By Vicki Barclay
I woke up on the morning of stage I, Cooper’s Gap, and I felt like someone was holding a knife in my rib cage. I had crashed during the prologue the day before and my handle bar had gone straight into my ribs. It was difficult to sit up out of bed, reach for anything using my left arm and the result was a mental meltdown that I had broken my rib and would be out of the race. After some tears, we decided the only thing I could do was to get on my bike and start the race.
At camp, I had a quick examination from Dr Todd, he listened to my breathing and said if it was broken it wasn’t cracked in a way that was going to puncture my lung. He said I could race, but to be prepared for it to really hurt and that crashing would not be good idea. I got a mental boost from chatting to Todd and kitted up trying to focus more on how my legs felt rather than the pain in my ribs/lungs.
As I warmed up I felt so much better, the stretched position over my handle bars eased the pressure on my lungs and my legs felt really good. At the start we all lined up together for the first time and were led out by the motto. I tried to position myself near the pro woman favourites so that when the race fired up I had some people to pace me. The first climb felt comfortable and then we tore down the first downhill like a bunch of loonies, it was so much fun and all the pain troubles I had had during the morning disappeared.
On the fire roads, myself, Amanda, Sue and Karen were working in a pace line with Richie Rich (NoTubes) and starting to real Selene in. Karen was leading with me second. I thought I heard Sue say ‘Vicki’, so I turned around. Before I knew it my wheel touched Karen’s, “BAM”, I hit the ground on the side of my hurt rib. Thankfully I didn’t take anyone else out. It all happened so fast that I picked myself up, got the lose chain back on my bike and jumped on Richie’s wheel who powered me back me up to the girls. After a quick check that I was ok it was back to business.
We hit some single track for a bit before starting a big fire road climb. I sat at the back for a while, feeling good but not wanting to expend too much energy too soon. Near the top it was only Amanda and I. We hit the next bit of single track, Upper Sassafras, together. I rode on her wheel for a while, and then asked if I could pass as I knew the trails a little better and I could hear the other girls starting to come behind us. After a while Karen caught up with us and the three of us rode for a good while together.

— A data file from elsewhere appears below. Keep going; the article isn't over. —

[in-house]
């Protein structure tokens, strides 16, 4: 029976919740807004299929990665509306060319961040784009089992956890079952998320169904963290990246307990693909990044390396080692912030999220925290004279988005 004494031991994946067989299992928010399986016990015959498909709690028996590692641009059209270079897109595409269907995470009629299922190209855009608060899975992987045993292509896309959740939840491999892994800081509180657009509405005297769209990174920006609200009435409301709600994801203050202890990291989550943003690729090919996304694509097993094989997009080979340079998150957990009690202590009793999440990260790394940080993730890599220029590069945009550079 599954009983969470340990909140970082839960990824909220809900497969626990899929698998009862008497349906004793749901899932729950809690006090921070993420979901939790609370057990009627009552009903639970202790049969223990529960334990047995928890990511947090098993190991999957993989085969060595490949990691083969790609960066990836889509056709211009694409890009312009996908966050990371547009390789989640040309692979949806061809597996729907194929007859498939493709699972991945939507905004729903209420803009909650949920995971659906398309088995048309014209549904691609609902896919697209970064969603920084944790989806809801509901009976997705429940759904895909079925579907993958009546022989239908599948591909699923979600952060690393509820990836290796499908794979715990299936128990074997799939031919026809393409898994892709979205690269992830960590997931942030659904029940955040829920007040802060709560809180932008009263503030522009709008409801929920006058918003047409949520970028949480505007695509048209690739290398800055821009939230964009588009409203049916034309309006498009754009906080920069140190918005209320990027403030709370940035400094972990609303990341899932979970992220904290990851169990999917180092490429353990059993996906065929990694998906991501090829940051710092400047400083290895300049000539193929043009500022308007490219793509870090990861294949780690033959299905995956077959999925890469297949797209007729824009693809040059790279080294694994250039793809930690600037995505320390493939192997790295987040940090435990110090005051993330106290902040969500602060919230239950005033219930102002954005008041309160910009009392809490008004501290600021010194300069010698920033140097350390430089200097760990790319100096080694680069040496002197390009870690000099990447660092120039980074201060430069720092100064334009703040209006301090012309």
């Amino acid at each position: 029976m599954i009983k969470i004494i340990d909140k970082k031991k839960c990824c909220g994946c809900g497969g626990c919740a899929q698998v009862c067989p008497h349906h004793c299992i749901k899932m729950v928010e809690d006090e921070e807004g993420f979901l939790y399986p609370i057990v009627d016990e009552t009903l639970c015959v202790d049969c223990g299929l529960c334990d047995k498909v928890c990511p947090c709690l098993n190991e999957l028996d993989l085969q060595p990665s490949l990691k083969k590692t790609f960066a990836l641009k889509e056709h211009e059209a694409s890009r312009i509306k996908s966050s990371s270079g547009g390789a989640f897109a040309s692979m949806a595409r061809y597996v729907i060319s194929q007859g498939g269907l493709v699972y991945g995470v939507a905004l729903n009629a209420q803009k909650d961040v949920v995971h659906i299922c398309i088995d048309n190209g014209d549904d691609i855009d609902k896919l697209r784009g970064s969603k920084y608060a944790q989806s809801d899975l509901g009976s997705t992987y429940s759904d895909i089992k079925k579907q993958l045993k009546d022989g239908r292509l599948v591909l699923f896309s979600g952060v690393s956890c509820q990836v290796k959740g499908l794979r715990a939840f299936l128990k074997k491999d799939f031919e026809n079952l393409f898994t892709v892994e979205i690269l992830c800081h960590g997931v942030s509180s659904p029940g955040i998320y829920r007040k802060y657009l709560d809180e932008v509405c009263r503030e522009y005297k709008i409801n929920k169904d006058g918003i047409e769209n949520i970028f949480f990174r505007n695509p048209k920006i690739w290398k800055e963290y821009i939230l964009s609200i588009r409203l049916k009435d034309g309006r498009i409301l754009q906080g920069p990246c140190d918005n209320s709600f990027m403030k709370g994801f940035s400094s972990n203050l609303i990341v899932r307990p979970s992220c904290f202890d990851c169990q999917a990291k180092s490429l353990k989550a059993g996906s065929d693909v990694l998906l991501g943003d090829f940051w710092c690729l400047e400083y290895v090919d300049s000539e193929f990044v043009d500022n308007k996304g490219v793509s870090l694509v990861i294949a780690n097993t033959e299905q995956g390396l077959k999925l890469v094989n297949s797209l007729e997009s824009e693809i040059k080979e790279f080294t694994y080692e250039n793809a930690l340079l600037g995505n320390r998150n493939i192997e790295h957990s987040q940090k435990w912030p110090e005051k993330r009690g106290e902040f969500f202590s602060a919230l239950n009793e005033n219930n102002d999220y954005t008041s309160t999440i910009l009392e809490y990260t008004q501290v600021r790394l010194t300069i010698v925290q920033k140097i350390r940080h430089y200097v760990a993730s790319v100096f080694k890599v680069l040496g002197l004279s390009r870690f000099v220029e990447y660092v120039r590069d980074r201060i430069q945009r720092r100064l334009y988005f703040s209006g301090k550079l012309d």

I was having a blast; I felt so comfortable and was excited that I could ride with these girls. I have raced against them many times, but rarely have the confidence to go out hard and ride the race with them. Eventually Karen set off. She is incredibly good at riding technical single track. I took a bit of a tumble (!) on a rock as we started to ride along Beautiful trail, and Amanda kept riding. I saw Selene coming and she rode behind for a while before passing me. After the long, fun, technical section we hit the fire roads for the race back to camp. I could see Selene ahead and I continued to feel smooth, strong and comfortable. I was catching her on the climbs but she was just too powerful on the flats. Soon I began to see Karen as well. Even if I didn’t catch them I was still thrilled to still be part of the race. I never did catch them, I crossed the line in 4th but only a few minutes behind the winner Amanda.
What makes Stage I the most memorable was the fact that I was considering not racing at all in the morning, crashed on my rib travelling at 15-20 mph, got back up and was more in the race than I could have ever imagined. I feel like I have been hit by a car, and I know each day it is going to get harder and harder, not only because of race fatigue, but because my body is battered. Some people might say I am tough, but as I am discovering, stage racing brings about a strange single track mind, where the goal of finishing consumes your entirety
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